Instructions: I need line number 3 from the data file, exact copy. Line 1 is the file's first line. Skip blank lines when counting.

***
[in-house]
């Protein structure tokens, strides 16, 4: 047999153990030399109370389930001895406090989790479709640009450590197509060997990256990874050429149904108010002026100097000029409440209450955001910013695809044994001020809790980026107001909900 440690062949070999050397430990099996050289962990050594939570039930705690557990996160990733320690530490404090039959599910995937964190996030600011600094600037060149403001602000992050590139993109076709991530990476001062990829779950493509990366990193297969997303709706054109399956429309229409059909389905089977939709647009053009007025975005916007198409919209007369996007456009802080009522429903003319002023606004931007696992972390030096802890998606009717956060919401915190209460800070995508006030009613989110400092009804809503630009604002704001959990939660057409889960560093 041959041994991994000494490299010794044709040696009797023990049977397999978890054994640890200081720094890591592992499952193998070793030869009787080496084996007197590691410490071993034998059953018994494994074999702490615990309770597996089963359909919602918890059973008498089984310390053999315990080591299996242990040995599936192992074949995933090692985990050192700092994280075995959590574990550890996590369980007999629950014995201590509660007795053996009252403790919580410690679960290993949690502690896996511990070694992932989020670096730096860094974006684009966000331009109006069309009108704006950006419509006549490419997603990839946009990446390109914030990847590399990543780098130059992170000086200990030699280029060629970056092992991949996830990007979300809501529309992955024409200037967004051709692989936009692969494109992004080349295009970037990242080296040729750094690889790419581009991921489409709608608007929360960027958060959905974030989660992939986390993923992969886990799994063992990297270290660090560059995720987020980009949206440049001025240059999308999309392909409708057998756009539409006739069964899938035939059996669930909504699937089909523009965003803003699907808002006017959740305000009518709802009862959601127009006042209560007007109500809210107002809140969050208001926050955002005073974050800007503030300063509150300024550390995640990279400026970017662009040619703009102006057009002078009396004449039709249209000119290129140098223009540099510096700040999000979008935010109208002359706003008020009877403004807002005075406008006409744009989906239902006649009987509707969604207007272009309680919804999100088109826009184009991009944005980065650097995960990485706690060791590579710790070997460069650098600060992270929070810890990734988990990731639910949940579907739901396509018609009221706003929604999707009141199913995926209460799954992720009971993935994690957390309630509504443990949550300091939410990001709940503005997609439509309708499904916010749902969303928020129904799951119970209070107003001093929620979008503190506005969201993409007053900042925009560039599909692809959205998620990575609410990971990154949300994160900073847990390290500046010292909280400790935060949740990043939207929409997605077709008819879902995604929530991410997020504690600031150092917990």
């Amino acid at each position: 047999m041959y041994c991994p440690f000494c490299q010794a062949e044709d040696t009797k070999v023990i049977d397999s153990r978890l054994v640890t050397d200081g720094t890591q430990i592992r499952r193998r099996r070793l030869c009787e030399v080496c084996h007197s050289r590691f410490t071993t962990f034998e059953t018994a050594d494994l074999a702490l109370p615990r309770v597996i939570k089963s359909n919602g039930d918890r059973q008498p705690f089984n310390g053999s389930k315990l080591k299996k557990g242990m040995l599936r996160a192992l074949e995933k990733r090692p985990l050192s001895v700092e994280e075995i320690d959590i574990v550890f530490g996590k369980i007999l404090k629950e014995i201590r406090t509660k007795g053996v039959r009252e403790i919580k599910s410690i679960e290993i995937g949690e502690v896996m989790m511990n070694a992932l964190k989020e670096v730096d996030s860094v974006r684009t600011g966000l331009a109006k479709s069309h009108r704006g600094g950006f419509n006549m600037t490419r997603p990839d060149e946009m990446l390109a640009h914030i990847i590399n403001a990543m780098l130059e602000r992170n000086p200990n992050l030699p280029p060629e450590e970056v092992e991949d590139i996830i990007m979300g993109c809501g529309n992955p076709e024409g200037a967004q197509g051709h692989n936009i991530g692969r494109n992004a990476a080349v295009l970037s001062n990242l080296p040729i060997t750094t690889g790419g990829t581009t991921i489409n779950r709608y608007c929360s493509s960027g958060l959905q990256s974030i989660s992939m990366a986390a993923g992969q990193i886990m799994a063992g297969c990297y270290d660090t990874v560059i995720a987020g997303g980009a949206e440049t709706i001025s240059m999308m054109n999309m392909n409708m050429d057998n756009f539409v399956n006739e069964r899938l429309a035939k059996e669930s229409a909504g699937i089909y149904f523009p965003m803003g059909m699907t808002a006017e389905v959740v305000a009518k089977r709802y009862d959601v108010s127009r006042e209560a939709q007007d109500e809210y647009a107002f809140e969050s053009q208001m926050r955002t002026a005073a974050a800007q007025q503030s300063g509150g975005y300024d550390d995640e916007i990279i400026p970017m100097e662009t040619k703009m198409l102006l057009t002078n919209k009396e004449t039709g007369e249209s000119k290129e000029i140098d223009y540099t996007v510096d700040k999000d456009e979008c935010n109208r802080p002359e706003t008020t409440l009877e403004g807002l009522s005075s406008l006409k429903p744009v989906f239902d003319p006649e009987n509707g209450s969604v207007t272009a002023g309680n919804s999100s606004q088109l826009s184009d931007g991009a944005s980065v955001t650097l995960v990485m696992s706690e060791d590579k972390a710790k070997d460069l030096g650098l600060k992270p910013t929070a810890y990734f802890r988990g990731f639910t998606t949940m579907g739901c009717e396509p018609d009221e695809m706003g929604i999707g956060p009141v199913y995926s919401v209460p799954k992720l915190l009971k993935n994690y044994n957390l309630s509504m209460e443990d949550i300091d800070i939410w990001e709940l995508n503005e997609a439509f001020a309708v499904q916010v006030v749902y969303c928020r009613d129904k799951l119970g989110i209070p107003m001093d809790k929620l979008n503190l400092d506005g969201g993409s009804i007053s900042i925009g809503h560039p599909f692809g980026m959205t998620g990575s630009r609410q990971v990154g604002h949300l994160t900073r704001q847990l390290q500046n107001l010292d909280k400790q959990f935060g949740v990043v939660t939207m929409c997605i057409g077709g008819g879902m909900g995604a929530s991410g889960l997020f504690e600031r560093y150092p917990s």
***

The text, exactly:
């Amino acid at each position: 047999m041959y041994c991994p440690f000494c490299q010794a062949e044709d040696t009797k070999v023990i049977d397999s153990r978890l054994v640890t050397d200081g720094t890591q430990i592992r499952r193998r099996r070793l030869c009787e030399v080496c084996h007197s050289r590691f410490t071993t962990f034998e059953t018994a050594d494994l074999a702490l109370p615990r309770v597996i939570k089963s359909n919602g039930d918890r059973q008498p705690f089984n310390g053999s389930k315990l080591k299996k557990g242990m040995l599936r996160a192992l074949e995933k990733r090692p985990l050192s001895v700092e994280e075995i320690d959590i574990v550890f530490g996590k369980i007999l404090k629950e014995i201590r406090t509660k007795g053996v039959r009252e403790i919580k599910s410690i679960e290993i995937g949690e502690v896996m989790m511990n070694a992932l964190k989020e670096v730096d996030s860094v974006r684009t600011g966000l331009a109006k479709s069309h009108r704006g600094g950006f419509n006549m600037t490419r997603p990839d060149e946009m990446l390109a640009h914030i990847i590399n403001a990543m780098l130059e602000r992170n000086p200990n992050l030699p280029p060629e450590e970056v092992e991949d590139i996830i990007m979300g993109c809501g529309n992955p076709e024409g200037a967004q197509g051709h692989n936009i991530g692969r494109n992004a990476a080349v295009l970037s001062n990242l080296p040729i060997t750094t690889g790419g990829t581009t991921i489409n779950r709608y608007c929360s493509s960027g958060l959905q990256s974030i989660s992939m990366a986390a993923g992969q990193i886990m799994a063992g297969c990297y270290d660090t990874v560059i995720a987020g997303g980009a949206e440049t709706i001025s240059m999308m054109n999309m392909n409708m050429d057998n756009f539409v399956n006739e069964r899938l429309a035939k059996e669930s229409a909504g699937i089909y149904f523009p965003m803003g059909m699907t808002a006017e389905v959740v305000a009518k089977r709802y009862d959601v108010s127009r006042e209560a939709q007007d109500e809210y647009a107002f809140e969050s053009q208001m926050r955002t002026a005073a974050a800007q007025q503030s300063g509150g975005y300024d550390d995640e916007i990279i400026p970017m100097e662009t040619k703009m198409l102006l057009t002078n919209k009396e004449t039709g007369e249209s000119k290129e000029i140098d223009y540099t996007v510096d700040k999000d456009e979008c935010n109208r802080p002359e706003t008020t409440l009877e403004g807002l009522s005075s406008l006409k429903p744009v989906f239902d003319p006649e009987n509707g209450s969604v207007t272009a002023g309680n919804s999100s606004q088109l826009s184009d931007g991009a944005s980065v955001t650097l995960v990485m696992s706690e060791d590579k972390a710790k070997d460069l030096g650098l600060k992270p910013t929070a810890y990734f802890r988990g990731f639910t998606t949940m579907g739901c009717e396509p018609d009221e695809m706003g929604i999707g956060p009141v199913y995926s919401v209460p799954k992720l915190l009971k993935n994690y044994n957390l309630s509504m209460e443990d949550i300091d800070i939410w990001e709940l995508n503005e997609a439509f001020a309708v499904q916010v006030v749902y969303c928020r009613d129904k799951l119970g989110i209070p107003m001093d809790k929620l979008n503190l400092d506005g969201g993409s009804i007053s900042i925009g809503h560039p599909f692809g980026m959205t998620g990575s630009r609410q990971v990154g604002h949300l994160t900073r704001q847990l390290q500046n107001l010292d909280k400790q959990f935060g949740v990043v939660t939207m929409c997605i057409g077709g008819g879902m909900g995604a929530s991410g889960l997020f504690e600031r560093y150092p917990s």